Currently, there is no cure for the disorder - children with AS become adults with AS. But many individuals with AS lead full and happy lives, and the likelihood of achieving this is enhanced with appropriate education, support, and resources.
Diagnosis of Asperger Syndrome
Asperger syndrome can be very difficult to diagnose. Children with AS function well in most aspects of life, and so it may be easy to attribute their strange behaviors to their just being "different."
According to mental health experts, if your child has AS, early intervention is very important. Intervention involving educational and social training, performed while a child's brain is still developing, is highly recommended.
If your child exhibits some of the symptoms and behaviors that are typical of AS, it's critical to seek help from your child's doctor. He or she can refer you to a mental health professional or other specialist for further evaluation.
When a specialist assesses your child, a thorough "psychosocial" evaluation will be performed. This includes a careful history of when symptoms were first recognized, the child's development of motor skills and language patterns, and other aspects of the child's personality and behavior (including favorite activities, unusual habits, preoccupations, etc.).
Particular emphasis is placed on social development, including past and present problems in social interaction and development of friendships. A psychological evaluation and assessment of communication skills are usually conducted to determine your child's strengths and skills that may be deficient.
Treatment of Asperger Syndrome
Because AS can present patterns of behaviors and problems that differ widely from child to child, there isn't a "typical" or prescribed treatment regimen. However, your child may benefit from the following forms of treatment:
It will help if you involve all of your child's caregivers in his treatment. The health professionals who are caring for your child should know what the others are doing, and you will often find yourself acting as the "case manager" in this scenario. Teachers, babysitters, other family members, close friends and any other person who cares for your child should also be involved.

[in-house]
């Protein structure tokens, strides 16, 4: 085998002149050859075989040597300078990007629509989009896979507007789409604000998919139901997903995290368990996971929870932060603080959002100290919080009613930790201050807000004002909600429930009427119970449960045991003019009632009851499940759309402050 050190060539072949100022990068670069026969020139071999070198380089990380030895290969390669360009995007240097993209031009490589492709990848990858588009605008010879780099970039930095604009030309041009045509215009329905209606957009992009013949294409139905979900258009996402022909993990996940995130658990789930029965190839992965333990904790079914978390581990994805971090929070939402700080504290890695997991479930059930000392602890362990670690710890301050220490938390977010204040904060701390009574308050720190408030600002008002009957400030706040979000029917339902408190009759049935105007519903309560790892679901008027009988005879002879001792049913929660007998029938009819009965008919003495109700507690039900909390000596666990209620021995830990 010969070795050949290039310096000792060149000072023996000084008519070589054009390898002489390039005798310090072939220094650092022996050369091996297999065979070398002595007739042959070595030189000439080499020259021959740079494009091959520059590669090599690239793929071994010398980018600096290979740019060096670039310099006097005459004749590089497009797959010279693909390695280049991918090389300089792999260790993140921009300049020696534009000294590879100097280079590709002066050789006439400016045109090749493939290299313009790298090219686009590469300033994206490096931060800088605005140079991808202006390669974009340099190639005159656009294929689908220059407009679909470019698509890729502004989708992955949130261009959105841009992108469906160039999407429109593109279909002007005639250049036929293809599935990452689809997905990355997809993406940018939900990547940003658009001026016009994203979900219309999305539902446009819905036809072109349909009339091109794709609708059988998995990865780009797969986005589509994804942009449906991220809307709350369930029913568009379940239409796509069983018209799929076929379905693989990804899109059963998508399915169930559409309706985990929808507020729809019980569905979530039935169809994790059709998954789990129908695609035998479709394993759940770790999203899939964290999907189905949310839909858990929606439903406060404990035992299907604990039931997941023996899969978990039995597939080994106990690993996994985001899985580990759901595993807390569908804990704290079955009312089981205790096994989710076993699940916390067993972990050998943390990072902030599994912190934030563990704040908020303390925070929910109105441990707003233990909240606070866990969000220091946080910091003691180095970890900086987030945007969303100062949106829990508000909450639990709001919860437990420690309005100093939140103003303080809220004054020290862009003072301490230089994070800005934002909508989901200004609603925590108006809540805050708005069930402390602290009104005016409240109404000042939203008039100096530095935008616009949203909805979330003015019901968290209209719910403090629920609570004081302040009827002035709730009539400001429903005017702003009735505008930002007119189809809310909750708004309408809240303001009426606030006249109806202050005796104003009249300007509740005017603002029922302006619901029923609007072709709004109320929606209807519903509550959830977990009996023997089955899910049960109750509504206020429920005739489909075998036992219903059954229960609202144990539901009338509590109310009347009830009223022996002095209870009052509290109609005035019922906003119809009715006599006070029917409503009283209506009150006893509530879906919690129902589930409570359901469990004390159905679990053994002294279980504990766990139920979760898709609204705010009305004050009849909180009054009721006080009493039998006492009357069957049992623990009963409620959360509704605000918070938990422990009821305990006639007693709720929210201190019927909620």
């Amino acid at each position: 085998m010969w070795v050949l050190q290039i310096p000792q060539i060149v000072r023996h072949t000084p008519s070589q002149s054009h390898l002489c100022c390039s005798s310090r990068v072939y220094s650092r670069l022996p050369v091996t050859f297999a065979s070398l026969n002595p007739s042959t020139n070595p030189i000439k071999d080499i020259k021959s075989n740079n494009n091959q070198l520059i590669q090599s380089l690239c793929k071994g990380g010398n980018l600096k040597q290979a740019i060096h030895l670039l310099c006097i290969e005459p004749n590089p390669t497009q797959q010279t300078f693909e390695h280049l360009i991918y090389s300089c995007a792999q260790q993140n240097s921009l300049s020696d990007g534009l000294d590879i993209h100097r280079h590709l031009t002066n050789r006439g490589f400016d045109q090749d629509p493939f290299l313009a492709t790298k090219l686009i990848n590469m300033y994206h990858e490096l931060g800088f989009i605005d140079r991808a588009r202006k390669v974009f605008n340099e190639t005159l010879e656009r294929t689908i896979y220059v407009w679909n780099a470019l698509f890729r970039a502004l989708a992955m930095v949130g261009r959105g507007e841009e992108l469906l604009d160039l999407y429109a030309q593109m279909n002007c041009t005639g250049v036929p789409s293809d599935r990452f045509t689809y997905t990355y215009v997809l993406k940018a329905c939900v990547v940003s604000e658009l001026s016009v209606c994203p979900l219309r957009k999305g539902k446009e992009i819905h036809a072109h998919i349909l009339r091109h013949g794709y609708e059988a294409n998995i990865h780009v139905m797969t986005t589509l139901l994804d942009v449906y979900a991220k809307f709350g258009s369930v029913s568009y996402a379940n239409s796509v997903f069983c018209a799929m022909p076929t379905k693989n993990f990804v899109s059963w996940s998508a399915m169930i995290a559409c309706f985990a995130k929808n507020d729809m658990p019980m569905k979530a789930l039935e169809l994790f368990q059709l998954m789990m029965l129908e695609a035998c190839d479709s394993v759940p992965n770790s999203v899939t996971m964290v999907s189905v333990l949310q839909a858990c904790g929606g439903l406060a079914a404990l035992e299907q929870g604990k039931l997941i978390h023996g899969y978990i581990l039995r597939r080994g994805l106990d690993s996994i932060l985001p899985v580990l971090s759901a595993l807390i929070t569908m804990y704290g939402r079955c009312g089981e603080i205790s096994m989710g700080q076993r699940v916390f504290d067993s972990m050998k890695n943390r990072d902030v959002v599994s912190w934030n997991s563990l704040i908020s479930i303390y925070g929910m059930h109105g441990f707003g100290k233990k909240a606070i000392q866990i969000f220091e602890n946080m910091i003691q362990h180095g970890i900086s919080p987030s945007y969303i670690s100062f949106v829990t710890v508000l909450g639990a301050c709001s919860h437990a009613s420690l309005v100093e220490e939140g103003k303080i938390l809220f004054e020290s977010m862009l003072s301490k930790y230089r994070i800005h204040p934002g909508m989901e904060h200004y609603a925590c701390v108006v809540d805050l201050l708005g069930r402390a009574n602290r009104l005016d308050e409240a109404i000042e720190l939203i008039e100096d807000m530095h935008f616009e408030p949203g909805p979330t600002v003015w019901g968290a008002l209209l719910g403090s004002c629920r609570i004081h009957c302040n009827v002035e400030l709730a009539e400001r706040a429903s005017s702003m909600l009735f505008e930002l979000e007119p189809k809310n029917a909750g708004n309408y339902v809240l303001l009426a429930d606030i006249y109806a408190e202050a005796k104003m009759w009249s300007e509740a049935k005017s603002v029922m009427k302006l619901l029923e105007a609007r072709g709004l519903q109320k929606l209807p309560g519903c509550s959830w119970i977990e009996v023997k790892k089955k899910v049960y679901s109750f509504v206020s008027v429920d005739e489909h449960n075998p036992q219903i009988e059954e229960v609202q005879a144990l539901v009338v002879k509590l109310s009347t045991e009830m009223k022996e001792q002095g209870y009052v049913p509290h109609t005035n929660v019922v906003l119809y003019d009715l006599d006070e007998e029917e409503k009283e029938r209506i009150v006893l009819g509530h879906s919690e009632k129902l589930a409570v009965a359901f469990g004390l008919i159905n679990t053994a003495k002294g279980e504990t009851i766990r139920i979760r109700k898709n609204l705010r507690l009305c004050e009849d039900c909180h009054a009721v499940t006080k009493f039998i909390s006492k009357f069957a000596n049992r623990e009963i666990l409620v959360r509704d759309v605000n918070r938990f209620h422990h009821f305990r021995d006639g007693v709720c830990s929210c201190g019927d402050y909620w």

- parent education and training
- specialized educational interventions for the child
- social skills training
- language therapy
- sensory integration training for younger children, usually performed by
- an occupational therapist, in which a child is desensitized to stimuli to which he is overly sensitive
- psychotherapy or behavioral/cognitive therapy for older children
It's important to know that there are many people who can provide support and treatment for your child. Finding the right program for your child is key, and getting help early is important. Children with AS can and do experience great gains with the appropriate treatment and education.
Helping Your Child
Although AS presents challenges for both affected children and their parents, there are a number of steps you can take to help your child adjust and help support his progress.
The Future for Your Child
- Look into educational or training programs for parents. You are not only your child's first teachers; you will also continue to be the cornerstone in supporting your child throughout his development.
- Teach your child self-help skills. Encouraging him to learn these skills will help him achieve maximum independence.
- Because it's not always obvious to others that your child has AS, alert others to the fact that he has special needs. As a parent, you may have to take on the role of educator when dealing with teachers, medical personnel, and other caregivers.
- When seeking a program for your child, try to find one that addresses your child's specific needs or areas of "deficiency." The Autism Society of America (ASA) encourages family members to talk to the program director to determine if the curriculum or program addresses their child's particular issues.
- Choose special programs or treatments that focus on long-term outcomes and that take the developmental level of your child into consideration.
- Remember that your child is part of a family unit and that his needs should be balanced with the needs of other family members.
- Get support for yourself and other family members. You can't help your child if you are not meeting your own emotional and physical needs. Your community may offer support groups at a local hospital or mental health center. There is considerable state-to-state variation in the types of government-sponsored services and other programs available to children with autism spectrum disorders and their families.
Currently, there are few facilities specifically dedicated to providing for the needs of children with AS. Some children are in mainstream schools where their progress depends on the support and encouragement of parents, caregivers, teachers, and classmates.
However, some children with AS go to special schools for children with autism or learning disabilities. Many people with AS can function well in most aspects of life, so the condition does not have to prevent your child from succeeding academically and socially.
You may feel overwhelmed and discouraged if your child is diagnosed with AS. Remember that your child's treatment team can provide enormous support and encouragement for your child - and your family.